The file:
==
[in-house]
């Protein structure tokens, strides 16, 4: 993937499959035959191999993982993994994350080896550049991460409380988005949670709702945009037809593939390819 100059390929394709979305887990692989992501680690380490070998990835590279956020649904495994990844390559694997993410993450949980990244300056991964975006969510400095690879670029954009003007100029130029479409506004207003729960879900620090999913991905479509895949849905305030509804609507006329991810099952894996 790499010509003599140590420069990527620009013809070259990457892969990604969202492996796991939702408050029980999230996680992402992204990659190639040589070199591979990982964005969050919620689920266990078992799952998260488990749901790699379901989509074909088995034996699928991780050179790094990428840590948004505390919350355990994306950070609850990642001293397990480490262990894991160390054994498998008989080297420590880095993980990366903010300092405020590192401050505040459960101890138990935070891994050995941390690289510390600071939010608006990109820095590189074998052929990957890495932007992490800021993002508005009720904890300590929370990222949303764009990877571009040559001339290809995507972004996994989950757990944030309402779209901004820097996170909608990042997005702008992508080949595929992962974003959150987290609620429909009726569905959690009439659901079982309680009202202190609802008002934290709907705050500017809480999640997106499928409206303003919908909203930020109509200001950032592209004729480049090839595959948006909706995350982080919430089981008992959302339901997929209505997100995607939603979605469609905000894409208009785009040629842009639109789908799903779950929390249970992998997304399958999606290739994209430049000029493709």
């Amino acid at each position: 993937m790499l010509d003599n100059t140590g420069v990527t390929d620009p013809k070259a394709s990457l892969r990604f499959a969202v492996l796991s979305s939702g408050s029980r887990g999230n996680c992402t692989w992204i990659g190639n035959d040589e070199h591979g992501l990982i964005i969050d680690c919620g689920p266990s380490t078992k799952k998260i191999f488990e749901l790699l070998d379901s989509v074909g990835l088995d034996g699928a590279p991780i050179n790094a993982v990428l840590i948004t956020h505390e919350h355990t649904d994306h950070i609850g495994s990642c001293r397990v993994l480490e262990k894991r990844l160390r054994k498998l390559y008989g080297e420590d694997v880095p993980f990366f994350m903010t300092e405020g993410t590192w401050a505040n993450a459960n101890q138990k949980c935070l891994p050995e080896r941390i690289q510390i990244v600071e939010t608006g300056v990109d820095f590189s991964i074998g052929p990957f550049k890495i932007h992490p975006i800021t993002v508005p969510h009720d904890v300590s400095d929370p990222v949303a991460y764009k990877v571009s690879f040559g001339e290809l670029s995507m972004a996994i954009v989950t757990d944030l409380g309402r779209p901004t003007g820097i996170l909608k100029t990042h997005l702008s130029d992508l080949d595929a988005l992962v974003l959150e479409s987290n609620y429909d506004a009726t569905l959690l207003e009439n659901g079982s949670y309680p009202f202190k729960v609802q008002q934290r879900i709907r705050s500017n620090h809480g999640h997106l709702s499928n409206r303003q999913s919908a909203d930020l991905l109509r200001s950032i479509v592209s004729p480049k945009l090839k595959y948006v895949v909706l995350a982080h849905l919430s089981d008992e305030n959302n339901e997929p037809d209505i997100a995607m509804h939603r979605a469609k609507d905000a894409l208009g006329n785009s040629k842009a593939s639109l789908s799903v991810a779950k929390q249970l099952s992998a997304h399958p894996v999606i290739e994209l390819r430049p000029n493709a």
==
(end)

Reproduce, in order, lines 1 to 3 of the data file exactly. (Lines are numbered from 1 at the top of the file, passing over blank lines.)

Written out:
[in-house]
């Protein structure tokens, strides 16, 4: 993937499959035959191999993982993994994350080896550049991460409380988005949670709702945009037809593939390819 100059390929394709979305887990692989992501680690380490070998990835590279956020649904495994990844390559694997993410993450949980990244300056991964975006969510400095690879670029954009003007100029130029479409506004207003729960879900620090999913991905479509895949849905305030509804609507006329991810099952894996 790499010509003599140590420069990527620009013809070259990457892969990604969202492996796991939702408050029980999230996680992402992204990659190639040589070199591979990982964005969050919620689920266990078992799952998260488990749901790699379901989509074909088995034996699928991780050179790094990428840590948004505390919350355990994306950070609850990642001293397990480490262990894991160390054994498998008989080297420590880095993980990366903010300092405020590192401050505040459960101890138990935070891994050995941390690289510390600071939010608006990109820095590189074998052929990957890495932007992490800021993002508005009720904890300590929370990222949303764009990877571009040559001339290809995507972004996994989950757990944030309402779209901004820097996170909608990042997005702008992508080949595929992962974003959150987290609620429909009726569905959690009439659901079982309680009202202190609802008002934290709907705050500017809480999640997106499928409206303003919908909203930020109509200001950032592209004729480049090839595959948006909706995350982080919430089981008992959302339901997929209505997100995607939603979605469609905000894409208009785009040629842009639109789908799903779950929390249970992998997304399958999606290739994209430049000029493709």
């Amino acid at each position: 993937m790499l010509d003599n100059t140590g420069v990527t390929d620009p013809k070259a394709s990457l892969r990604f499959a969202v492996l796991s979305s939702g408050s029980r887990g999230n996680c992402t692989w992204i990659g190639n035959d040589e070199h591979g992501l990982i964005i969050d680690c919620g689920p266990s380490t078992k799952k998260i191999f488990e749901l790699l070998d379901s989509v074909g990835l088995d034996g699928a590279p991780i050179n790094a993982v990428l840590i948004t956020h505390e919350h355990t649904d994306h950070i609850g495994s990642c001293r397990v993994l480490e262990k894991r990844l160390r054994k498998l390559y008989g080297e420590d694997v880095p993980f990366f994350m903010t300092e405020g993410t590192w401050a505040n993450a459960n101890q138990k949980c935070l891994p050995e080896r941390i690289q510390i990244v600071e939010t608006g300056v990109d820095f590189s991964i074998g052929p990957f550049k890495i932007h992490p975006i800021t993002v508005p969510h009720d904890v300590s400095d929370p990222v949303a991460y764009k990877v571009s690879f040559g001339e290809l670029s995507m972004a996994i954009v989950t757990d944030l409380g309402r779209p901004t003007g820097i996170l909608k100029t990042h997005l702008s130029d992508l080949d595929a988005l992962v974003l959150e479409s987290n609620y429909d506004a009726t569905l959690l207003e009439n659901g079982s949670y309680p009202f202190k729960v609802q008002q934290r879900i709907r705050s500017n620090h809480g999640h997106l709702s499928n409206r303003q999913s919908a909203d930020l991905l109509r200001s950032i479509v592209s004729p480049k945009l090839k595959y948006v895949v909706l995350a982080h849905l919430s089981d008992e305030n959302n339901e997929p037809d209505i997100a995607m509804h939603r979605a469609k609507d905000a894409l208009g006329n785009s040629k842009a593939s639109l789908s799903v991810a779950k929390q249970l099952s992998a997304h399958p894996v999606i290739e994209l390819r430049p000029n493709a």